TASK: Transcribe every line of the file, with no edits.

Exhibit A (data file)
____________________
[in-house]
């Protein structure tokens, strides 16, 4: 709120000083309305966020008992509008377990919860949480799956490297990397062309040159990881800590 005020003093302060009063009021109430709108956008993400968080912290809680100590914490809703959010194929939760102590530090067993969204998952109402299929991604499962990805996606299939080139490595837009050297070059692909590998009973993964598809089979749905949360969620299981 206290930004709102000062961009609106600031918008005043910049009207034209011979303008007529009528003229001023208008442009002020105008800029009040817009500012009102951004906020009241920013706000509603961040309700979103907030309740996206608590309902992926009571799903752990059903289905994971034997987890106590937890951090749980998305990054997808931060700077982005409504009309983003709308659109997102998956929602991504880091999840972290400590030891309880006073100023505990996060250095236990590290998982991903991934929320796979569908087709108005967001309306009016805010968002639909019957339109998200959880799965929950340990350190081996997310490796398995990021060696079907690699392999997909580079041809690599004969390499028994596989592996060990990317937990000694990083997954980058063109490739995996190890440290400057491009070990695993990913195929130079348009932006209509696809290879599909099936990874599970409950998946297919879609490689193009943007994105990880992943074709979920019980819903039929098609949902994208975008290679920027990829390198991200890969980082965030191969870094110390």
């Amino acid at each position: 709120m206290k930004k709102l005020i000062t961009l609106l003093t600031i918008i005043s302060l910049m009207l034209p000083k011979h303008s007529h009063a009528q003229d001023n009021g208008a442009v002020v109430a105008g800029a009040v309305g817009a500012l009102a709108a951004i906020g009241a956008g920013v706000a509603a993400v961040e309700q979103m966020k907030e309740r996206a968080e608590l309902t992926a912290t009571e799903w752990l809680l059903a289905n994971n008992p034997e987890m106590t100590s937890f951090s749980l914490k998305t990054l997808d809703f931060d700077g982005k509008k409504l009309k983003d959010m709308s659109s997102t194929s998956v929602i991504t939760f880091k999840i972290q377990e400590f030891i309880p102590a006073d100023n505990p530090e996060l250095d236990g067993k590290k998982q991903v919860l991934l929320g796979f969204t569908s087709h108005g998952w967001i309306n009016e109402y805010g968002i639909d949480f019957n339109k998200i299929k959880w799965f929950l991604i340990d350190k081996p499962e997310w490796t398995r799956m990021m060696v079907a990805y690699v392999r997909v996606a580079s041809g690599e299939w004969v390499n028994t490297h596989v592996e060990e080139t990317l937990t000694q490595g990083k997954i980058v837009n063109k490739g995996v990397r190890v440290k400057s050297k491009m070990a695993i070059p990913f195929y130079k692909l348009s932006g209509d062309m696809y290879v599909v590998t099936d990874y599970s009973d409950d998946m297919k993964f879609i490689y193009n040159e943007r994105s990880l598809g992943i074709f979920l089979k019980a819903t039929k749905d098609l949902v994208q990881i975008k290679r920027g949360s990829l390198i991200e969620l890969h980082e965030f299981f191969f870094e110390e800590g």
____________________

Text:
[in-house]
């Protein structure tokens, strides 16, 4: 709120000083309305966020008992509008377990919860949480799956490297990397062309040159990881800590 005020003093302060009063009021109430709108956008993400968080912290809680100590914490809703959010194929939760102590530090067993969204998952109402299929991604499962990805996606299939080139490595837009050297070059692909590998009973993964598809089979749905949360969620299981 206290930004709102000062961009609106600031918008005043910049009207034209011979303008007529009528003229001023208008442009002020105008800029009040817009500012009102951004906020009241920013706000509603961040309700979103907030309740996206608590309902992926009571799903752990059903289905994971034997987890106590937890951090749980998305990054997808931060700077982005409504009309983003709308659109997102998956929602991504880091999840972290400590030891309880006073100023505990996060250095236990590290998982991903991934929320796979569908087709108005967001309306009016805010968002639909019957339109998200959880799965929950340990350190081996997310490796398995990021060696079907690699392999997909580079041809690599004969390499028994596989592996060990990317937990000694990083997954980058063109490739995996190890440290400057491009070990695993990913195929130079348009932006209509696809290879599909099936990874599970409950998946297919879609490689193009943007994105990880992943074709979920019980819903039929098609949902994208975008290679920027990829390198991200890969980082965030191969870094110390």
């Amino acid at each position: 709120m206290k930004k709102l005020i000062t961009l609106l003093t600031i918008i005043s302060l910049m009207l034209p000083k011979h303008s007529h009063a009528q003229d001023n009021g208008a442009v002020v109430a105008g800029a009040v309305g817009a500012l009102a709108a951004i906020g009241a956008g920013v706000a509603a993400v961040e309700q979103m966020k907030e309740r996206a968080e608590l309902t992926a912290t009571e799903w752990l809680l059903a289905n994971n008992p034997e987890m106590t100590s937890f951090s749980l914490k998305t990054l997808d809703f931060d700077g982005k509008k409504l009309k983003d959010m709308s659109s997102t194929s998956v929602i991504t939760f880091k999840i972290q377990e400590f030891i309880p102590a006073d100023n505990p530090e996060l250095d236990g067993k590290k998982q991903v919860l991934l929320g796979f969204t569908s087709h108005g998952w967001i309306n009016e109402y805010g968002i639909d949480f019957n339109k998200i299929k959880w799965f929950l991604i340990d350190k081996p499962e997310w490796t398995r799956m990021m060696v079907a990805y690699v392999r997909v996606a580079s041809g690599e299939w004969v390499n028994t490297h596989v592996e060990e080139t990317l937990t000694q490595g990083k997954i980058v837009n063109k490739g995996v990397r190890v440290k400057s050297k491009m070990a695993i070059p990913f195929y130079k692909l348009s932006g209509d062309m696809y290879v599909v590998t099936d990874y599970s009973d409950d998946m297919k993964f879609i490689y193009n040159e943007r994105s990880l598809g992943i074709f979920l089979k019980a819903t039929k749905d098609l949902v994208q990881i975008k290679r920027g949360s990829l390198i991200e969620l890969h980082e965030f299981f191969f870094e110390e800590g």